Many of us work in open-plan offices where our allotted cubicles are small but our own, so to speak. We personalize them with baubles that mean little to others but a lot to us.
A colleague, for instance, has a little blue glass dolphin that reminds her of a sun-drenched vacation on the Greek island of Paros. Another has a snow globe of San Francisco, a city where he used to work. There are pictures of his kids, then small, now grown.
Nothing quite marks one's space like a plant, however. Territory, after all, is a word rooted in the soil. I was asked recently to talk to colleagues about caring for their cubicle flora. Although you can find whole volumes on how to cultivate houseplants, success can be distilled into a single sentence: Pick the right plant, pay attention to the soil, and water as needed.
Just to state the obvious: Most offices and many homes are awful places to grow plants. That is why people invented greenhouses as environments where the tropical plant devotee could control temperatures, humidity and light levels.
As for the office, the dimmer an environment and the more antiquated its heating and cooling systems, the tougher it is on the plants. Even in nice, bright and well-ventilated offices, you have to worry about plants being too close to heat registers and windows that are too hot in summer and too cold in winter.
The quickest way to kill a plant is to overwater it. Soil that is constantly wet will lead to root rot. The slowest way to kill a plant is to water it just enough to keep it alive but infrequently enough that it is in a constant state of stress. This is the more common condition I see in the office environment. This is connected to the type of container you're using. If your plant is in a pot that doesn't drain, you might understandably be sparing with the water you apply. The very best setup is to have the plant growing in a free-draining pot that is then set in a slightly larger one that doesn't drain, a cachepot. The outer pot can be glazed and handsome.
The infrequent watering condition is worsened by soil that is old, tired and depleted. If it has lightened in color and is sunken, dense and crusted, it's time to repot your old darling.
Early spring is the optimum time for this, to coincide with the plant's natural regenerative growth cycle, but if your situation is dire, anytime is a good time. The standard advice is to put the plant in a slightly larger pot, teasing out the congested and overgrown roots while you're at it. Use fresh potting soil beneath and around the root ball, water it well, watch the soil sink, and backfill it some more before giving it a final watering.
Plants differ in their moisture requirements, but if you have fresh, free-draining soil, it is hard to overwater -- as long as you lift the inner pot out and take it to a sink to let the water soak through. Your finger is an excellent tool for measuring watering needs; the surface should be dry between waterings, and if you're unsure, just set aside a time once a week to show your plant the sink.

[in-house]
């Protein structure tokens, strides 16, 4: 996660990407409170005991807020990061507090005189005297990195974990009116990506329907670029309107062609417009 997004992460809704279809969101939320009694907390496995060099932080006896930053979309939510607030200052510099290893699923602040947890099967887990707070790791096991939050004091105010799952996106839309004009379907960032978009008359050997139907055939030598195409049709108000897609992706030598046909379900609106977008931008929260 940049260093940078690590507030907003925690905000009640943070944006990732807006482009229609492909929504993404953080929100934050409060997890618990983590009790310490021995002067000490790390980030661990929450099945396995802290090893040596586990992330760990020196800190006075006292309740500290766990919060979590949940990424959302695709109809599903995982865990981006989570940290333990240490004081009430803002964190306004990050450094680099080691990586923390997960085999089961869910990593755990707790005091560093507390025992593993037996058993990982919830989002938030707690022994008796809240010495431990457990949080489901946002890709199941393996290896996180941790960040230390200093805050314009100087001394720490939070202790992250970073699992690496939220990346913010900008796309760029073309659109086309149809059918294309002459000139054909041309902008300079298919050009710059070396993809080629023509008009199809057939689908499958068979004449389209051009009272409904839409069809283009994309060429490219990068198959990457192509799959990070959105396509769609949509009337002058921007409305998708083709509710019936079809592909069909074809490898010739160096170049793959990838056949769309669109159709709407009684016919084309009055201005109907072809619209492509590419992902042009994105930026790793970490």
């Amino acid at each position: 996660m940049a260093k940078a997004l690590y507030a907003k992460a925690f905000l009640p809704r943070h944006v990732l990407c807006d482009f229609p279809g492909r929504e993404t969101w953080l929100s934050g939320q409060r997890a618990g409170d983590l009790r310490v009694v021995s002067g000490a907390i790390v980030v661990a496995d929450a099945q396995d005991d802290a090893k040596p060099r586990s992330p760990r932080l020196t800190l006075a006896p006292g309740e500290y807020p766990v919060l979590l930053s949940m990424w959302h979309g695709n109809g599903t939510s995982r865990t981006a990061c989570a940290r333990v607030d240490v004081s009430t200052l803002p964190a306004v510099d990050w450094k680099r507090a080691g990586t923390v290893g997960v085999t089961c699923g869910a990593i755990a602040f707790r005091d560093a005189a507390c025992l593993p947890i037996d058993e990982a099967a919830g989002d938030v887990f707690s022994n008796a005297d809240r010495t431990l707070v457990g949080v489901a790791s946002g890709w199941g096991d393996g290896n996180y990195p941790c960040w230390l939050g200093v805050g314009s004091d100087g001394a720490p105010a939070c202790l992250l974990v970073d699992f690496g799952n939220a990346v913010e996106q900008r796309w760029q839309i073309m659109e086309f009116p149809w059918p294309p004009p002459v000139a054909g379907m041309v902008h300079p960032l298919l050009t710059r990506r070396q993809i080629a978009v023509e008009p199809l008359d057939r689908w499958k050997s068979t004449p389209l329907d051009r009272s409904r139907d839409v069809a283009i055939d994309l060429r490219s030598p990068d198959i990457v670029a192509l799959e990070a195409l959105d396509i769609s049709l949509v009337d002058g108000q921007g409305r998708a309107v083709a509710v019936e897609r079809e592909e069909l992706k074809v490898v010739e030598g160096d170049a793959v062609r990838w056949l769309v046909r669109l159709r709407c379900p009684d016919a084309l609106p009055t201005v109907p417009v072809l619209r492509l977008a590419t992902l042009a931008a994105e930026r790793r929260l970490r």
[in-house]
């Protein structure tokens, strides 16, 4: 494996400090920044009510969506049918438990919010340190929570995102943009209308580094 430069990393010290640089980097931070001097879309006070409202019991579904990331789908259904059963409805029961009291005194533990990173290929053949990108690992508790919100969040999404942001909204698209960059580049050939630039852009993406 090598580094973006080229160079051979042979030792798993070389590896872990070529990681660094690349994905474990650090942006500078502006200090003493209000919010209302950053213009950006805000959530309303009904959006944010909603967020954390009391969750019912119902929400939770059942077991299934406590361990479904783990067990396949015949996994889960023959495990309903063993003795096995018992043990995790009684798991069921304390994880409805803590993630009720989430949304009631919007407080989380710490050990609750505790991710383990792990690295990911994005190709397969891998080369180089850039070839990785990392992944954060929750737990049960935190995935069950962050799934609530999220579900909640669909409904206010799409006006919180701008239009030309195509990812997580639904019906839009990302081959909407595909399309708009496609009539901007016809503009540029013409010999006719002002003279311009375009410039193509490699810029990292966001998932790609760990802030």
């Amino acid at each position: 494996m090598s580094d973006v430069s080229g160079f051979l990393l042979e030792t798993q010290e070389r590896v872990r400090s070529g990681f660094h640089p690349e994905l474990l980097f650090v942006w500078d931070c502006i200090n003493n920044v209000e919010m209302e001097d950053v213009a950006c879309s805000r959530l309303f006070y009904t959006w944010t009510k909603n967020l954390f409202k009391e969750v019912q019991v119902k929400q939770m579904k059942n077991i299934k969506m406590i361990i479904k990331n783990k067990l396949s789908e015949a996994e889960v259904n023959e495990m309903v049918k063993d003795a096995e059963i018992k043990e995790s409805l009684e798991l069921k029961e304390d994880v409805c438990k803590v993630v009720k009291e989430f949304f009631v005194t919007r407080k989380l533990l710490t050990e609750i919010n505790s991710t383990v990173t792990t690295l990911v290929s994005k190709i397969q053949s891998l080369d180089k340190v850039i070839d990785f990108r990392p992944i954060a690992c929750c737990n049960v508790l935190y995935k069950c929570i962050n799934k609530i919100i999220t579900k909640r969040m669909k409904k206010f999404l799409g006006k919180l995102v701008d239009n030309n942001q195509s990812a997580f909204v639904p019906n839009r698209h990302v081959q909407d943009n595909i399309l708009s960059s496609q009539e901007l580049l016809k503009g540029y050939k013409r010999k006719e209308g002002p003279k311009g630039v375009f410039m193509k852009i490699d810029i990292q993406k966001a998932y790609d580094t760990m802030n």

I have a small list of plants I recommend for office environments. It's a group that may not win prizes for novelty, but the varieties are all survivors. It's a jungle in there.
• Pothos is not one of the three musketeers but a familiar leafy vine from the South Pacific that benefits from an annual trim to keep the plant bushy and the vining stems in check. Varieties tend to be lime green, dark green or variegated. Satin pothos belongs to a related genus but is just as easy to grow.
• The Chinese evergreen is another stalwart houseplant, valued for its large, pointed leaves, sometimes narrow and all marked with interesting variegation that in some varieties recalls the prayer plant. Some books, noting its like of humid environments, suggest it is difficult, but if it is regularly watered as described, it will flourish.
• Dracaenas come in many forms, depending on the species, but the fine-bladed, red-edged Dracaena marginata Tricolor is as fine an architectural plant as you will find. It's common but in no way vulgar.
I have had success with philodendrons and clivias, though they may be too big for most cubicles. The spider plant is pretty foolproof, and it's fun to root and then detach the pups after they develop.
Some of my colleagues thought this the most popular of houseplants. But that title these days goes to phalaenopsis, the moth orchid, fluttering in every supermarket florists' and big-box aisle. This would work in a cubicle on the brighter end of the room, though you might be telegraphing the wrong message. In spite of its ubiquity, the orchid remains glam, if not flamboyant. This is the office, after all. No one said anything about paradise.